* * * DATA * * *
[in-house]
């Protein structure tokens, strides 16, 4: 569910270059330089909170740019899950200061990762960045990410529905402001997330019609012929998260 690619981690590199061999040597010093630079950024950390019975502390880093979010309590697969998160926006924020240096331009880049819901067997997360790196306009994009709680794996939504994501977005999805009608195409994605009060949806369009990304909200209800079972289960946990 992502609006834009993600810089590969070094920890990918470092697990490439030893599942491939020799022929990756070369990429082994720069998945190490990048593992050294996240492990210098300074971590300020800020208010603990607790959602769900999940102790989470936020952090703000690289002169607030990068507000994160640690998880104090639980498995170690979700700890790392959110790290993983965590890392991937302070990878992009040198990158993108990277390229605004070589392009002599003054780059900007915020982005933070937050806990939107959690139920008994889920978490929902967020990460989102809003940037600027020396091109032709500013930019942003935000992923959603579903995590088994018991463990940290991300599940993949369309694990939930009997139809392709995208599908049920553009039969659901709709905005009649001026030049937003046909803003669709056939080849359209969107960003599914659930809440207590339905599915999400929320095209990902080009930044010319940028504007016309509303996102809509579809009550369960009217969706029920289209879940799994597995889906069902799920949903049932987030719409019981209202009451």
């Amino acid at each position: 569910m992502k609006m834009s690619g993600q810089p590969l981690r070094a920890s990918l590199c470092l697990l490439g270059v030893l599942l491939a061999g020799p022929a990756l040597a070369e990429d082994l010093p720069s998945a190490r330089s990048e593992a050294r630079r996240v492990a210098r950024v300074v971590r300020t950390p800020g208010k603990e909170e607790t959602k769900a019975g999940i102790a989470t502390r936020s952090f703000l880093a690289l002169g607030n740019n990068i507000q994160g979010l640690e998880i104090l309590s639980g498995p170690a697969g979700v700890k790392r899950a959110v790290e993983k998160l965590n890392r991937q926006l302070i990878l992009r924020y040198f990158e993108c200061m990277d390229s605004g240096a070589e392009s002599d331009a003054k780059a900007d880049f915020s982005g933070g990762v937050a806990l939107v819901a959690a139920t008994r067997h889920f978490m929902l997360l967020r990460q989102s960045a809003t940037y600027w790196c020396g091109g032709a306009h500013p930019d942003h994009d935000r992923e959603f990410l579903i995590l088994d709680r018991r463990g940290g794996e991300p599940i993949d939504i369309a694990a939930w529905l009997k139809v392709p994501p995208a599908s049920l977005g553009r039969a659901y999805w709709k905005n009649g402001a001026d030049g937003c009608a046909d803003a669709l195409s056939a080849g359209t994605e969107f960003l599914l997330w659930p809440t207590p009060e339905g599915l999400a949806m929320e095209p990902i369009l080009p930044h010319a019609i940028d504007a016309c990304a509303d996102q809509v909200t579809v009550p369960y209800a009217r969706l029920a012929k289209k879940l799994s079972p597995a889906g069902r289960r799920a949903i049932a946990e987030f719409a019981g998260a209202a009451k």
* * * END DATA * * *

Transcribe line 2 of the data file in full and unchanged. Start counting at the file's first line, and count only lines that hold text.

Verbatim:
């Protein structure tokens, strides 16, 4: 569910270059330089909170740019899950200061990762960045990410529905402001997330019609012929998260 690619981690590199061999040597010093630079950024950390019975502390880093979010309590697969998160926006924020240096331009880049819901067997997360790196306009994009709680794996939504994501977005999805009608195409994605009060949806369009990304909200209800079972289960946990 992502609006834009993600810089590969070094920890990918470092697990490439030893599942491939020799022929990756070369990429082994720069998945190490990048593992050294996240492990210098300074971590300020800020208010603990607790959602769900999940102790989470936020952090703000690289002169607030990068507000994160640690998880104090639980498995170690979700700890790392959110790290993983965590890392991937302070990878992009040198990158993108990277390229605004070589392009002599003054780059900007915020982005933070937050806990939107959690139920008994889920978490929902967020990460989102809003940037600027020396091109032709500013930019942003935000992923959603579903995590088994018991463990940290991300599940993949369309694990939930009997139809392709995208599908049920553009039969659901709709905005009649001026030049937003046909803003669709056939080849359209969107960003599914659930809440207590339905599915999400929320095209990902080009930044010319940028504007016309509303996102809509579809009550369960009217969706029920289209879940799994597995889906069902799920949903049932987030719409019981209202009451």